print-only banner
The White House Skip Main Navigation
In Focus
News by Date
Federal Facts
West Wing

 Home > News & Policies > August 2001

For Immediate Release
Office of the Press Secretary
August 13, 2001

Remarks by the President to the Traveling Press Pool
Bosque Valley Golf Club
Meridian, Texas

8:53 A.M. CDT

     Q    How are you doing, sir?

     THE PRESIDENT:  I'm doing great, thank you.

     Q    What's your response to the suicide --

     THE PRESIDENT:  I'll see you at the ranch -- my response to what?

     Q    The latest suicide bombing in Israel.

     THE PRESIDENT:  Ask me at the ranch.  We're going to have a little press avail after I sign the bill.

     Q    How's it going?

     THE PRESIDENT:  Really good.

     Q    How's your swing?

     Q    No flaws?

     THE PRESIDENT:  You saw it, needs a little work.

     Q    Don't we all.

     THE PRESIDENT:   I'm glad you asked who's winning the contest.  Team sport.

     Q    Is this a rematch?

     THE PRESIDENT:  Yes, it is.

     Q    And who won last time.

     THE PRESIDENT:  Tie.  If I hit every shot good people would say I wasn't working.  (Laughter.)

     Q    I thought the President always wins.

     THE PRESIDENT:  About time you learned something.

     On Israel, the Palestinians -- we will never get to Mitchell until the leadership works to reduce and stop violence.  These terrorist acts, which are despicable, will prevent us from ever getting into the Mitchell process.

     My administration has been calling upon all the leaders in the Middle East to do everything they can to stop the violence, to tell the different parties involved that peace will never happen -- and so long as terrorist activities continue it will be impossible to get into Mitchell or any other discussion about peace under the threat of terrorism.  Secretary Powell was in touch with Mr. Arafat and Mr. Sharon; we delivered that message consistently.

     Q    What more do you think you can do?

     THE PRESIDENT:  Well, Europe and modern Arab nations must join with us to continue to send a consistent message that there will be no peace unless we break this cycle of violence.  And the United States is doing everything in our power to convince the parties -- but I want to remind people there must be the will.  The people in the area must make the conscious decision to stop terrorism.  And we're going to continue --

     Q    But can the Israelis continue to show moderate restraint or --

     THE PRESIDENT:  I appreciate the fact that they do show a moderate restraint.  Sometimes they haven't and sometimes they have.  But what's important is that we say to all the parties that if there's a desire for peace -- or at least a discussion of peace, or the desire to get in Mitchell, the first thing that must happen is -- is that we must stop violence.

     Q    But do you have confidence in Arafat that he can stop the terrorist acts?

     THE PRESIDENT:  I think he can do a lot more to be convincing the people on the street to stop these acts of terrorism and the acts of violence.  I said in the Oval Office it is very important for Mr. Arafat to show a hundred percent effort, to do everything he can to convince the different parties on the West Bank and in Gaza to stop the violence.  And we recognize that there could be isolated incidents of terror, but these -- this is a continuing terrorist campaign and we've got to stop.  I will invite the respective parties to come and see me at the appropriate time.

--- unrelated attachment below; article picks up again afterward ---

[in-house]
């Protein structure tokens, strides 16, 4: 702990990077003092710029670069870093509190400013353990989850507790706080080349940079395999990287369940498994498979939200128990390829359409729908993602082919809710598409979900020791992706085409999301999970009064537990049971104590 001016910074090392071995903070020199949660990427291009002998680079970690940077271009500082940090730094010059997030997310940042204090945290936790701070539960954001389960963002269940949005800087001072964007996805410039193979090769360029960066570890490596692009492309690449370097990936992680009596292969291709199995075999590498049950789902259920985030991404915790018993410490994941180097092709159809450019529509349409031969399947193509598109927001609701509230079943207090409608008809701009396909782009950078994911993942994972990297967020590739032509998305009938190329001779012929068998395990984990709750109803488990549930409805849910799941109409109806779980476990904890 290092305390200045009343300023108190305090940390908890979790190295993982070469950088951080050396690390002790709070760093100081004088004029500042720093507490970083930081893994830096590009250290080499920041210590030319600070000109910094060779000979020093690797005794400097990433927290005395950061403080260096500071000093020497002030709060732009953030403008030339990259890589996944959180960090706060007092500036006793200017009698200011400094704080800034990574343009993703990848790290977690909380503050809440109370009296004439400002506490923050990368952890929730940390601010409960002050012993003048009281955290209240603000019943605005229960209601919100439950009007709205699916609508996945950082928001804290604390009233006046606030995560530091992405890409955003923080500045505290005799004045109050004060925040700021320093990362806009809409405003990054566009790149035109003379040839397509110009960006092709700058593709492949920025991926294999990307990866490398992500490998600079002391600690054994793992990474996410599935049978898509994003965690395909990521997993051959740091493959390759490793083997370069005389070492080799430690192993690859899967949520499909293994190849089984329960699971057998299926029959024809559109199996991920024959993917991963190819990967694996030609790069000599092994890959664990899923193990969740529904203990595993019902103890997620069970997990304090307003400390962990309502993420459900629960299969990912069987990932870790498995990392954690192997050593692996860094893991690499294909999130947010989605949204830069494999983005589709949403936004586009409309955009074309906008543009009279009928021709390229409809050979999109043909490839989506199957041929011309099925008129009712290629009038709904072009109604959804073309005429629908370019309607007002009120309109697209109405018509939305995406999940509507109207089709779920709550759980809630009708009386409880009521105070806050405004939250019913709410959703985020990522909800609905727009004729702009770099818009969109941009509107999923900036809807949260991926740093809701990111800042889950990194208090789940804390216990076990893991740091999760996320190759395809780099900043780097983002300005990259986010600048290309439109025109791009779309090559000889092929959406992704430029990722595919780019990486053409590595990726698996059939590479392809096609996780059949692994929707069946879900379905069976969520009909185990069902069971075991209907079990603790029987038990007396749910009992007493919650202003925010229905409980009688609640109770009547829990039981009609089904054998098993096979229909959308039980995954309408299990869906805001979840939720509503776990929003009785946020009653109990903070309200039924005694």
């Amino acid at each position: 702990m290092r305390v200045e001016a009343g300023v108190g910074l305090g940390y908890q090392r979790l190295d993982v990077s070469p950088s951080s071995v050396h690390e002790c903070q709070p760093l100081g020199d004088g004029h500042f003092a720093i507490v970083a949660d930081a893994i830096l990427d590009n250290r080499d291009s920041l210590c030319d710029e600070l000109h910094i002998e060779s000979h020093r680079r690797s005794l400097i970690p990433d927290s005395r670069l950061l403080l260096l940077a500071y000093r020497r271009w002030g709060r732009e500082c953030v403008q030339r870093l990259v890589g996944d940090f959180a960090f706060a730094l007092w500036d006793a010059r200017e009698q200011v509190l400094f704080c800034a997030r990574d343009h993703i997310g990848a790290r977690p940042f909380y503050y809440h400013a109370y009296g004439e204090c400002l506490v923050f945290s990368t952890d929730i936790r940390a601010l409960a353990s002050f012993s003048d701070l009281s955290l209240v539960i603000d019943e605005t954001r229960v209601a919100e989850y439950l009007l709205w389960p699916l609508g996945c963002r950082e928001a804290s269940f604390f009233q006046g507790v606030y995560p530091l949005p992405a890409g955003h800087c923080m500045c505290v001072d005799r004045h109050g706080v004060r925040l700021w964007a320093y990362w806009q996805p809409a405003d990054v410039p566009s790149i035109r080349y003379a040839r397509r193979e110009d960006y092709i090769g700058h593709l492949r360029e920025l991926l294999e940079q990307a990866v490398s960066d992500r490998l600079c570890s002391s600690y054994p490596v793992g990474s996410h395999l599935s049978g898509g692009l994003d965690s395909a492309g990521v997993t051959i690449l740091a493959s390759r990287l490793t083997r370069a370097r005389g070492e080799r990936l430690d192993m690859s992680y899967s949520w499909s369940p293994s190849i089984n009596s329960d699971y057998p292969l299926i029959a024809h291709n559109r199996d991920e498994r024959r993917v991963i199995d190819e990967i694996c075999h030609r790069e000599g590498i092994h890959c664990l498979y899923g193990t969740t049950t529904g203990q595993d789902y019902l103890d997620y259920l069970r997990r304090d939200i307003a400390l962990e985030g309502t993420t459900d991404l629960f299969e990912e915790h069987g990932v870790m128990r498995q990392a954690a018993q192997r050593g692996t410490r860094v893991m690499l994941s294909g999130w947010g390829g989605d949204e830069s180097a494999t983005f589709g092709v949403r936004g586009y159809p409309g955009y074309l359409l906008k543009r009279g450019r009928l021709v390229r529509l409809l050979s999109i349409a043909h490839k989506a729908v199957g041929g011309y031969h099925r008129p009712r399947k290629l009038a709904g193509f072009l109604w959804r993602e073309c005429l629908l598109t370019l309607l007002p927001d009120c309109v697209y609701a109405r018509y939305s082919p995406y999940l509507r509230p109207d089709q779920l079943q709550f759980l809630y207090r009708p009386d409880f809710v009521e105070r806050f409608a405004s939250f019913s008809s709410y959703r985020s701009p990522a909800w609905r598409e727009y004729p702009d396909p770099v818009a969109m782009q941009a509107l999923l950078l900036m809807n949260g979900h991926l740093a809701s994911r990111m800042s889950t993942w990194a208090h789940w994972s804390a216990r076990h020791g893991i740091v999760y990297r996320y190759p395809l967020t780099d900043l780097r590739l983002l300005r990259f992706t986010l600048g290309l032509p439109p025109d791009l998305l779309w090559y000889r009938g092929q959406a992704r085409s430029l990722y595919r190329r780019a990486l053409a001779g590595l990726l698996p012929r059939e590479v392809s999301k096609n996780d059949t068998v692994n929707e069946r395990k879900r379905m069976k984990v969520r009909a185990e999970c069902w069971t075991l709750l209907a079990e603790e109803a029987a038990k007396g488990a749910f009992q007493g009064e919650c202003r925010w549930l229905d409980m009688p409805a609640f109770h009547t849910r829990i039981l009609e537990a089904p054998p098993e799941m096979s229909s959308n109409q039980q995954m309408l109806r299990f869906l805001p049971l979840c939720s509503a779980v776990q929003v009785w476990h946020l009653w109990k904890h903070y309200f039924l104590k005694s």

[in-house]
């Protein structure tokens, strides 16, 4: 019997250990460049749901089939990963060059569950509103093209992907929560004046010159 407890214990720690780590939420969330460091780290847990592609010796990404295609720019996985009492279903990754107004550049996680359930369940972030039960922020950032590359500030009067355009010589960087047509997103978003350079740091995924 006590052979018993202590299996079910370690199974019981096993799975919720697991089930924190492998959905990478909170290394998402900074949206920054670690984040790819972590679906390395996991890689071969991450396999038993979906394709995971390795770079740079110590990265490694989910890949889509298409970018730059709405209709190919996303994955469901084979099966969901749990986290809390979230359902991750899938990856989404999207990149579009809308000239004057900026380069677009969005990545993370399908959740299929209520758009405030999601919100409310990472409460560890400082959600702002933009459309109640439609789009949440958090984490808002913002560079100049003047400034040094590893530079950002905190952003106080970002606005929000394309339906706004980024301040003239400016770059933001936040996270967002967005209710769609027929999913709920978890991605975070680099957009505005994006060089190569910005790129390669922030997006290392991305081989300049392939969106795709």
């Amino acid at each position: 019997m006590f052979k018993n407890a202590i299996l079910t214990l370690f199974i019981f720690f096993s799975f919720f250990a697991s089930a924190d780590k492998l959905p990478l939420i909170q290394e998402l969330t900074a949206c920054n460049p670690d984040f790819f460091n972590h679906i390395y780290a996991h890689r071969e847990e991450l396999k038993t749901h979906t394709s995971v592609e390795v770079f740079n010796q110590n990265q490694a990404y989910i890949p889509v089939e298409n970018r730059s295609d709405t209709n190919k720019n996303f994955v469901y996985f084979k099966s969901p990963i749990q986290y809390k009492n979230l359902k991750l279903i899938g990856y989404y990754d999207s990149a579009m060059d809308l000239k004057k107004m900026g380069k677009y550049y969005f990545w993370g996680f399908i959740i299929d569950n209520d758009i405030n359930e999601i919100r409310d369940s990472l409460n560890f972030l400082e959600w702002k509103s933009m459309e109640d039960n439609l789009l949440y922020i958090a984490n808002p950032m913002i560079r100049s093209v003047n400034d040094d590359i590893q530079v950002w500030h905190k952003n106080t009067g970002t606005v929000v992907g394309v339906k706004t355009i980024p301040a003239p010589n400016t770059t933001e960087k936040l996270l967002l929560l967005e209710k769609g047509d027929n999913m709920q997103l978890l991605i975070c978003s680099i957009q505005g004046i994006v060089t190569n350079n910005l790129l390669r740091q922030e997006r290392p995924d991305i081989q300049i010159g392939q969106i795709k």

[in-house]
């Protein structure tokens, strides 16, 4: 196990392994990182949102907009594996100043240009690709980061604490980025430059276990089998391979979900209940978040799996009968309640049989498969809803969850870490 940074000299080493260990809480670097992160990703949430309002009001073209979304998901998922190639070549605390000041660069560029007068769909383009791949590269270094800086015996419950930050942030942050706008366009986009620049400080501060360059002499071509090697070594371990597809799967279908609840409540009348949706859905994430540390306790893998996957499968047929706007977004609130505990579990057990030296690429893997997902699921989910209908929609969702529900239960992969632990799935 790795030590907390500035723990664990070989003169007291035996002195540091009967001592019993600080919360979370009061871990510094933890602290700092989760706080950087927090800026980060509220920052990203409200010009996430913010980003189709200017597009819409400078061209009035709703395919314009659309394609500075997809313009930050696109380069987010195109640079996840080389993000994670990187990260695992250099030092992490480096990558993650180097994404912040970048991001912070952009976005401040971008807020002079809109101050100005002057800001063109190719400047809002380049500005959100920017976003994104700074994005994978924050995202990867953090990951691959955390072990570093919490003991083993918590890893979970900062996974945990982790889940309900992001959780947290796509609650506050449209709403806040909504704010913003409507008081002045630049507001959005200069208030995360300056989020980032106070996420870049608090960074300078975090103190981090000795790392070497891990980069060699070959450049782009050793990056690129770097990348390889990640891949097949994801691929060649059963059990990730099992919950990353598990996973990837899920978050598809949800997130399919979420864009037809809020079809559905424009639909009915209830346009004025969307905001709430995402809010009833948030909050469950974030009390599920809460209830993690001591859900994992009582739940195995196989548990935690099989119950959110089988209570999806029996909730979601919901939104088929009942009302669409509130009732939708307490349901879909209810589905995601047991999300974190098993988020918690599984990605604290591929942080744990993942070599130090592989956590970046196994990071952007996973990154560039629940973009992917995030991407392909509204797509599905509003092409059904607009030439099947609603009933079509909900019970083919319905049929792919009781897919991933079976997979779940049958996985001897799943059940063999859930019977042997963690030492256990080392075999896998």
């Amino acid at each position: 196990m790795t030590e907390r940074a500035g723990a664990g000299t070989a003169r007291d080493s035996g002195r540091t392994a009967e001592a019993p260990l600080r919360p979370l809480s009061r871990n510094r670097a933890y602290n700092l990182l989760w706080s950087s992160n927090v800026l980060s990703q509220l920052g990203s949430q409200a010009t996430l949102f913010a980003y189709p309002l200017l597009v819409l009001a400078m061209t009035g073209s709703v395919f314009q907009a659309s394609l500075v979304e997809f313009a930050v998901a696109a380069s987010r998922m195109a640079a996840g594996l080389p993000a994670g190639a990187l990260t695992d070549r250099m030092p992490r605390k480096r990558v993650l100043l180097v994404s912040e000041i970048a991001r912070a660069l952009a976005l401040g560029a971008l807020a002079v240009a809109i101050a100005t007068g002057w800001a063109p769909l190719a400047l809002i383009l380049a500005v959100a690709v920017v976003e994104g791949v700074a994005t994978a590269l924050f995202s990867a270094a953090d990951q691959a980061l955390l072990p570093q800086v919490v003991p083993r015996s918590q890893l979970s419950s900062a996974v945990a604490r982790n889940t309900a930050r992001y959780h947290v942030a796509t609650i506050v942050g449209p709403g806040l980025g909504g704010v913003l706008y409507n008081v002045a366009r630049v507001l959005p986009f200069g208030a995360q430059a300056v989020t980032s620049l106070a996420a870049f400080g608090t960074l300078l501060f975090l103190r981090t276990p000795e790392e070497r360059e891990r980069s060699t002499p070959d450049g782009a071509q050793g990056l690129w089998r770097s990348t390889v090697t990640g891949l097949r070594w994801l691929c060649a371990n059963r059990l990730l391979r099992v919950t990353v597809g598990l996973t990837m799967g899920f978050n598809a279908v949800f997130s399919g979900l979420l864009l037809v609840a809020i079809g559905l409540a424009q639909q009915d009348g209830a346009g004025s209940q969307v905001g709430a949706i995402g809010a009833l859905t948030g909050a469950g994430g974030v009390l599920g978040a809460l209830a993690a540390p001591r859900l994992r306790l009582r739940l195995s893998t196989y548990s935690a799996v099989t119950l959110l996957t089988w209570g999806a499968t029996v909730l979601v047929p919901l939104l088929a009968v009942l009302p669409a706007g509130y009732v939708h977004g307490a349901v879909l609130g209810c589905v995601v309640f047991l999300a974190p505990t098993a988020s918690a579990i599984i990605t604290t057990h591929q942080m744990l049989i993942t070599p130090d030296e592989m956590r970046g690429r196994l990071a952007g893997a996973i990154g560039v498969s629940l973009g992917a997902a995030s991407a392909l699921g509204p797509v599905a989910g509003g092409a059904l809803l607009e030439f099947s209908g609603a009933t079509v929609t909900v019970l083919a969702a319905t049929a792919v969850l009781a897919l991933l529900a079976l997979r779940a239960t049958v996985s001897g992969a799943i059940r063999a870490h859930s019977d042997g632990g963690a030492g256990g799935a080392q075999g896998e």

Q    Sir, what about your response to people who say that your administration isn't doing enough to stop the escalation of  violence there?

     THE PRESIDENT:  We have been engaged in the Middle East ever since I got sworn in.  Ours in the administration that sent George Tenet to the Middle East to lay out a platform for discussions amongst security forces to bring peace to the region.  We wholeheartedly endorse the Mitchell Report.  We have spent, on a near daily basis, talking to the different parties, urging them -- because there's nothing that an administration can do if there's no will for peace.

     And we're obviously working with the leaders to try to convince them to take the necessary steps to send a signal to the people on the streets that peace -- we want peace.  We want at least discussions towards peace, if not in a final agreement.

     We've got a long way to go, I recognize that.  And it's so important for there to be the will, the desire.  It requires two parties to make the conscious decision that we're going to do everything we can to stop terrorism.  And our administration and my government is working hard to send that message.  We're on the phone almost on a daily basis to the respective parties.

     Q    Do you see the will on either side, sir?

     THE PRESIDENT:  Well, sometimes we see the will on the other side, and sometimes that cycle overcomes the will.  There's a lot of people in the Middle East who are desirous to get into the Mitchell process, but first things first.  These terrorist acts and the responses have got to end in order for us to get the framework -- the groundwork, not framework -- the groundwork to discuss a framework, to lay the -- all right.

     Q    Have you made any calls yourself, sir?

     THE PRESIDENT:  I've made a lot of calls over -- you mean the last couple of days?  No, I haven't, not over the last couple of days. Secretary Powell did -- I'm, of course, very aware of how the conversations went.

     END  9:01 A.M. CDT